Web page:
Coffee sector to expand intensive processing to add value

Thursday, Dec 05, 2019 08:30

A panel discussion held on the sidelines of Viet Nam Coffee Week in HCM City on December 4. — VNS Photo

Viet Nam has set itself a target of increasing the ratio of processed coffee from the current 10 per cent to 30-40 per cent by 2030 to add value, the Viet Nam Coffee Week heard in HCM City on Wednesday.

Speaking at the conference, Dr Nguyen Do Anh Tuan, director general of the Ministry of Agriculture and Rural Development’s international cooperation department, said Viet Nam is the world’s second largest coffee exporter and tops in robusta production and export, with about 1.5 million tonnes of coffee exported each year, fetching a revenue of US$3.5 billion.

But the exports remain in the form of unprocessed beans with little value addition, he said.

To improve this situation and develop the industry in a sustainable manner, the sector plans comprehensive measures such as expanding processing, building brands for its products and strengthening linkages in the value chain, he said.

Luong Van Tu, chairman of the Viet Nam Coffee and Cocoa Association, said coffee exports in the 2018/19 crop were 1.7 million tonnes worth US$3 billion, a year-on-year decrease of 2.9 per cent in volume and 14.4 per cent in value.

Exports of roasted, soluble and mixed coffee accounted for 8 per cent, he said.

“More and more local and foreign firms are investing in roasted and ground coffee and soluble coffee,” he said.

There are over 620 roasted coffee factories with a capacity of over 73,000 tonnes a year, he said.

Soluble coffee factories have a capacity of over 47,000 tonnes a year, with some new ones being set up by companies like TATA Group (India), Tin Nghia Corp and Intimex, he said.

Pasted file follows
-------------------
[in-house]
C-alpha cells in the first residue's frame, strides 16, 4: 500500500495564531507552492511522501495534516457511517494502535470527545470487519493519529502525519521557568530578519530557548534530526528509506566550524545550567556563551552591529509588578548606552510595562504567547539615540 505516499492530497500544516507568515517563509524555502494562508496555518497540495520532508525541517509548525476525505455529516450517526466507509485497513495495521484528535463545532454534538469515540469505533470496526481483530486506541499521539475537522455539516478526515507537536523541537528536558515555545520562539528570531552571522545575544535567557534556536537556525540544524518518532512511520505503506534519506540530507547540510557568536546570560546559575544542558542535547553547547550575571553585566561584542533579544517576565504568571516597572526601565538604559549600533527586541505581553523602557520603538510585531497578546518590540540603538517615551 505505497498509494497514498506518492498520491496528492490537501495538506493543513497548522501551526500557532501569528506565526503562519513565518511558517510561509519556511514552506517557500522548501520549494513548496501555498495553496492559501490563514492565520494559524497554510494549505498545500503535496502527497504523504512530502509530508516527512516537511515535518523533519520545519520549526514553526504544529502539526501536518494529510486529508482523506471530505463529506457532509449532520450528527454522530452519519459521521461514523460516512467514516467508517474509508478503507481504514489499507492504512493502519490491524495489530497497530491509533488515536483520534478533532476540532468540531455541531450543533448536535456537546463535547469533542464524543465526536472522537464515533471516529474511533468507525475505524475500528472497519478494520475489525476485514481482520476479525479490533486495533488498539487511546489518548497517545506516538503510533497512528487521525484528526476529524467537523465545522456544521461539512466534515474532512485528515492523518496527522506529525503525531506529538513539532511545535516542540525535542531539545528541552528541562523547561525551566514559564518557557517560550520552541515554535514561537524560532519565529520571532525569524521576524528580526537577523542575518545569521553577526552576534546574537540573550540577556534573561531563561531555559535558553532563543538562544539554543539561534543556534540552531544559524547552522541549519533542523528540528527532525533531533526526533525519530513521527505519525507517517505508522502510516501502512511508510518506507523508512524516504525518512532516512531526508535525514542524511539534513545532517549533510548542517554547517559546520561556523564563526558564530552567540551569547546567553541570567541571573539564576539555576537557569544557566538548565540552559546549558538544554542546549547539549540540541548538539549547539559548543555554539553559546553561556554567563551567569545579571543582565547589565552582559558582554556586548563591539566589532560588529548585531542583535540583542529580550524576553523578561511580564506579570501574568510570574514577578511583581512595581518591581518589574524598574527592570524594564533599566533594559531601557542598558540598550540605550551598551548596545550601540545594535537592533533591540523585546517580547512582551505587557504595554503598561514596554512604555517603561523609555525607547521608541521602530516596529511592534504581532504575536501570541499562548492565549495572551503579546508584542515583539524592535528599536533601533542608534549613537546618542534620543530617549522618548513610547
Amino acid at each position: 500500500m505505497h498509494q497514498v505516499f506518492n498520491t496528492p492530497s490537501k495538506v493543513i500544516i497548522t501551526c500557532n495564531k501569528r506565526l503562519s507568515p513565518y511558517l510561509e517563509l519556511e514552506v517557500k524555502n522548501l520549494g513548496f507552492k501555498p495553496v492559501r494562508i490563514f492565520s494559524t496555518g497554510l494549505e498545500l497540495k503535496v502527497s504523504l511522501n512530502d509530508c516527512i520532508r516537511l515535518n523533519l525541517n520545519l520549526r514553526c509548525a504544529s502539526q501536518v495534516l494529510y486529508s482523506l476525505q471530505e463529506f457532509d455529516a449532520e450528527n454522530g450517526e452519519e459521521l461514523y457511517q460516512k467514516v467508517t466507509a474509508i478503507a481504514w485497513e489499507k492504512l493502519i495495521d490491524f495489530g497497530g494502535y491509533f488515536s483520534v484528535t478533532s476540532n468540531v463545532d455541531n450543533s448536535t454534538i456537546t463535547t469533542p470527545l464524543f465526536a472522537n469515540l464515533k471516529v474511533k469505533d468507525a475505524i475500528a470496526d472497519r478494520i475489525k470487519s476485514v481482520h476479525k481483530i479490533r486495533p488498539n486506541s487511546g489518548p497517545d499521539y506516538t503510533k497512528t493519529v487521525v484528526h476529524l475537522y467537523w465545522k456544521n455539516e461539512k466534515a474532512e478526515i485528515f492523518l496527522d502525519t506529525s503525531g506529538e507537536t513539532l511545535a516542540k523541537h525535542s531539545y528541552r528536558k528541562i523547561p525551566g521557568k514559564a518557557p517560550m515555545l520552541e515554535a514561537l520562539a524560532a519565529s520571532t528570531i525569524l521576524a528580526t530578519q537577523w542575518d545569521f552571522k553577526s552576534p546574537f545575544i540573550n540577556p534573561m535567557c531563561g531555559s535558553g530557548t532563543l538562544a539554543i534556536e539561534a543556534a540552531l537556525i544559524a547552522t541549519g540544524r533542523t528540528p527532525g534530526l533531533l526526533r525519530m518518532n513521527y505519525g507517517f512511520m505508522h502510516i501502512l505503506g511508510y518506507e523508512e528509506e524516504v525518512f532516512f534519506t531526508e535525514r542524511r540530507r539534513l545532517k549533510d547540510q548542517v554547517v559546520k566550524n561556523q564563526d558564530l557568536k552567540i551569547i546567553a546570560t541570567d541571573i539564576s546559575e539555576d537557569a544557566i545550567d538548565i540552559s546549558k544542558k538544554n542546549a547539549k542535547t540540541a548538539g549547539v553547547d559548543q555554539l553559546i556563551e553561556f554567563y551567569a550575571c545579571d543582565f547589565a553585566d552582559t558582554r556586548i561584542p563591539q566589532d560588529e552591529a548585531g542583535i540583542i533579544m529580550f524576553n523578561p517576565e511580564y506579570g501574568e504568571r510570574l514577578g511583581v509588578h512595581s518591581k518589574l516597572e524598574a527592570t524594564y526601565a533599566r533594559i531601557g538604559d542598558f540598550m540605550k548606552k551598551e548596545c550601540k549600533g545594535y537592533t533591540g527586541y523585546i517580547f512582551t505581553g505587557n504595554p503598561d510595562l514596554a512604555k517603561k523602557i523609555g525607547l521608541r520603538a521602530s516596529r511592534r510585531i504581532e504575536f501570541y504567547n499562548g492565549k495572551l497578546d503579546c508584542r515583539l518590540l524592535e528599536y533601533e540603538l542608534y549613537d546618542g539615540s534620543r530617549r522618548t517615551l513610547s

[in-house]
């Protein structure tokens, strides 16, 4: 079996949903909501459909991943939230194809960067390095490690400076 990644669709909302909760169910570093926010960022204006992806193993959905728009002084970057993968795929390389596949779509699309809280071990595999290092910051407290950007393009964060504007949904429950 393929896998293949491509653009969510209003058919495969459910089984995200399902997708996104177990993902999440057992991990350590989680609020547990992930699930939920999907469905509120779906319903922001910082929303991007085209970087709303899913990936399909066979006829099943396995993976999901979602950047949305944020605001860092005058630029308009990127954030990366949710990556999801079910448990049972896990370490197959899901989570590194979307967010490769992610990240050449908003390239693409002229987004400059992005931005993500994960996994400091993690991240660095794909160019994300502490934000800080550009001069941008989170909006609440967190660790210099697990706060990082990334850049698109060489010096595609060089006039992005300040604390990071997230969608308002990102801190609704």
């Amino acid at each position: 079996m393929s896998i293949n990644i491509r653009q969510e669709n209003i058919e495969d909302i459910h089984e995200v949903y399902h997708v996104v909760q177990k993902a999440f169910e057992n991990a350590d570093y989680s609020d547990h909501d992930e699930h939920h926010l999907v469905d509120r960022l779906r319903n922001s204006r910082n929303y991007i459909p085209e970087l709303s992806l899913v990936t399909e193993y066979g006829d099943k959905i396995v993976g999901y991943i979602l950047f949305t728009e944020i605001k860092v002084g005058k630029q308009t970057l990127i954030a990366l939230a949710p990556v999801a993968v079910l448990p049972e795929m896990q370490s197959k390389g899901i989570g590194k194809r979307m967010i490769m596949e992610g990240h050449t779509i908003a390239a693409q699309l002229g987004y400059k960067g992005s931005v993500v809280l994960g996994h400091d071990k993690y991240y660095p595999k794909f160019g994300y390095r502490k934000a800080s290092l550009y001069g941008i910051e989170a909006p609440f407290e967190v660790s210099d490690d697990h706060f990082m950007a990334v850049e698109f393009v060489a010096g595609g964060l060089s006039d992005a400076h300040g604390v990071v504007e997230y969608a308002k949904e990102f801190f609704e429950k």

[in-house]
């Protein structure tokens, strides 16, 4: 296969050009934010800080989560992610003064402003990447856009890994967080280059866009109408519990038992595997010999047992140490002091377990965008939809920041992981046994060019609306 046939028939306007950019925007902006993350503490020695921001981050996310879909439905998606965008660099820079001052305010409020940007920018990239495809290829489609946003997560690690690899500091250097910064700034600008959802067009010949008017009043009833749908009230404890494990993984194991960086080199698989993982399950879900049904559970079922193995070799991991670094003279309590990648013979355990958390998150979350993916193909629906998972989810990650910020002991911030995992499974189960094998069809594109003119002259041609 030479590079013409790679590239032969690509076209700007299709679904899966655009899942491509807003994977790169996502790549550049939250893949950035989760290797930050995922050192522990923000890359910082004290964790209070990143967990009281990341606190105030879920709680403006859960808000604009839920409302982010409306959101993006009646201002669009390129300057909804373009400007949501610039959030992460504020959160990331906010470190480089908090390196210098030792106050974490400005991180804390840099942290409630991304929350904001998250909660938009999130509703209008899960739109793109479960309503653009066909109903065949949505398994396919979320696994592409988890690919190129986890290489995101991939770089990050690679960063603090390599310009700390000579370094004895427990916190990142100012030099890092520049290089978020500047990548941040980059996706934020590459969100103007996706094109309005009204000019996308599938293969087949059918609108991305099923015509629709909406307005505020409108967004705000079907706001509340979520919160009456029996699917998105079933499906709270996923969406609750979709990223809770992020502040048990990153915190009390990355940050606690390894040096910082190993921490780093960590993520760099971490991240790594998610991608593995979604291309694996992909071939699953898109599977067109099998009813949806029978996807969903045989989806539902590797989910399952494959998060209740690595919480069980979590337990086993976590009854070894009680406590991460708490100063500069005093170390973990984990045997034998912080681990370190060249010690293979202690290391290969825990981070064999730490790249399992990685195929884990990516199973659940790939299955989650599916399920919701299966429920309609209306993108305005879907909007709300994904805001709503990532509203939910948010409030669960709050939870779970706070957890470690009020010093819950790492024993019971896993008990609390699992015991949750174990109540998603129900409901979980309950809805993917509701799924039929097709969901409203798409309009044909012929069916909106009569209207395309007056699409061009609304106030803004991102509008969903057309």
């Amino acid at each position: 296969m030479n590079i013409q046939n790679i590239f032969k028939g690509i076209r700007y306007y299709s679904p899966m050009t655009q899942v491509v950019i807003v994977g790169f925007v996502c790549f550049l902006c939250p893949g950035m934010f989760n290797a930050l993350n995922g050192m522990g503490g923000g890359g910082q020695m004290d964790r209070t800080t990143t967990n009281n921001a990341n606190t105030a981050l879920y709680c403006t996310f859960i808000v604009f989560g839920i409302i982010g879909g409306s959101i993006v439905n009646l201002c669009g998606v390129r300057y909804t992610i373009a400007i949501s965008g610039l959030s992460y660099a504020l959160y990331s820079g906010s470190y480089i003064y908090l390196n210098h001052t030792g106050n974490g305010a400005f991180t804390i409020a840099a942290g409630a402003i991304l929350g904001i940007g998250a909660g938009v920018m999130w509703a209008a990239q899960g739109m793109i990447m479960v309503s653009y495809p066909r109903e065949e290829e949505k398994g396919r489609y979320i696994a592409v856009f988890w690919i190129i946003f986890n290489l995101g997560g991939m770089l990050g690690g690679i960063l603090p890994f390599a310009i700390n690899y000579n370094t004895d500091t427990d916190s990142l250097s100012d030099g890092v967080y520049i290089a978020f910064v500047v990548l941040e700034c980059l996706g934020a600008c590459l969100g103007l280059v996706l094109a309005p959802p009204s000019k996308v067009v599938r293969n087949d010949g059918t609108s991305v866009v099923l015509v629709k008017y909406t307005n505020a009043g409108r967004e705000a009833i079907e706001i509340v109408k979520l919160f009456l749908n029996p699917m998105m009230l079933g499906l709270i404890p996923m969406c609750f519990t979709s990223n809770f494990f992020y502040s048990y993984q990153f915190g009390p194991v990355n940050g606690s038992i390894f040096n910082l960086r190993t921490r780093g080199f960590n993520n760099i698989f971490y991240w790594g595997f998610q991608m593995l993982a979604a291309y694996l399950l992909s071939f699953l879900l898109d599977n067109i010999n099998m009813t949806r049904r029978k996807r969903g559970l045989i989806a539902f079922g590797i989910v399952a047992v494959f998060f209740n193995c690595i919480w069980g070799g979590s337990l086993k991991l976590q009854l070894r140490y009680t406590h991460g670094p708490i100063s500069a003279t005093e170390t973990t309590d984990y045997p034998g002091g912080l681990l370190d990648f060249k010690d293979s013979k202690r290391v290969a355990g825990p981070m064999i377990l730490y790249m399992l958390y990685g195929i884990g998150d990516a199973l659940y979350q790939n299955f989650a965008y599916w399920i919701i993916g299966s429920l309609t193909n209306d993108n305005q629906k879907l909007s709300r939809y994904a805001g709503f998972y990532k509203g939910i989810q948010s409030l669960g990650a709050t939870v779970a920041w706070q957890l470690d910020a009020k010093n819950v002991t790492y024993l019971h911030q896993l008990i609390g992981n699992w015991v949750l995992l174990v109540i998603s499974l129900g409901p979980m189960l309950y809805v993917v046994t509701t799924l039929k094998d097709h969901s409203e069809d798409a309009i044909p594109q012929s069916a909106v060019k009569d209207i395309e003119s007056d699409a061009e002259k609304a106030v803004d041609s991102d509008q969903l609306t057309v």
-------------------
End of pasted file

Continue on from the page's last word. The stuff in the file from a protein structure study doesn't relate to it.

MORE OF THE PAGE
Foreign investors are increasingly investing in processing to take advantage of the plentiful availability of premium coffee, a large domestic market with a population of 97 million, and tax breaks through 40 free trade agreements the country has signed.

“Processed coffee enjoys preferential tariffs of from 0 to 5 per cent when exported to markets that have FTAs with Viet Nam,” he said.

Coffee consumption has increased significantly in the domestic market though per capita consumption remains low compared to the world’s average, he added.

Do Ha Nam, chairman and general director of Intimex Group, said: “Local and foreign firms continue to invest in soluble coffee plants and coffee shop chains.”

Local coffee shops and chains continue to gain its popularity and expand, he said

“Domestic coffee consumption is expected to increase by 5-10 per cent a year. Exports of instant coffee will continue to grow rapidly.”

Nam said around 200,000 metric tonnes of green bean robusta and arabica are sold in the domestic market, mostly to soluble coffee plants for processing.

Robusta coffee

Bernard Cremieux, managing director of Bero Coffee Singapore, and country manager of Neumann Gruppe Vietnam Co Ltd, said robusta production has been rising faster than arabica production globally.

“Of the 45 million extra bags of robusta produced since 1990, 28 million have come from Viet Nam, 15 million from Brazil and 2.5 million from Indonesia.”

“Global robusta demand has grown faster than arabica in the last 10 years at a compounded annual rate of 3 per cent compared to 1.9 per cent [for the latter].”

Robusta exports have been growing steadily as also its share of soluble and processed coffee. Over 20 per cent of robusta exports is now in soluble form.

Brazil is still the largest exporter of soluble coffee (33 per cent), but India (17 per cent) and Viet Nam (14 per cent) are growing their exports rapidly.

Robusta demand will further expand and productivity is the real farm income. But farmers and firms must pay more attention to sustainability, traceability and food safety, Cremieux said.

Nam said Viet Nam’s robusta production in the 2019-20 crop is expected to be unchanged or increase by 5 per cent.

The harvest would be delayed due to the weather and lack of labour and high labour cost, but the coffee would be of good quality, he added. — VNS

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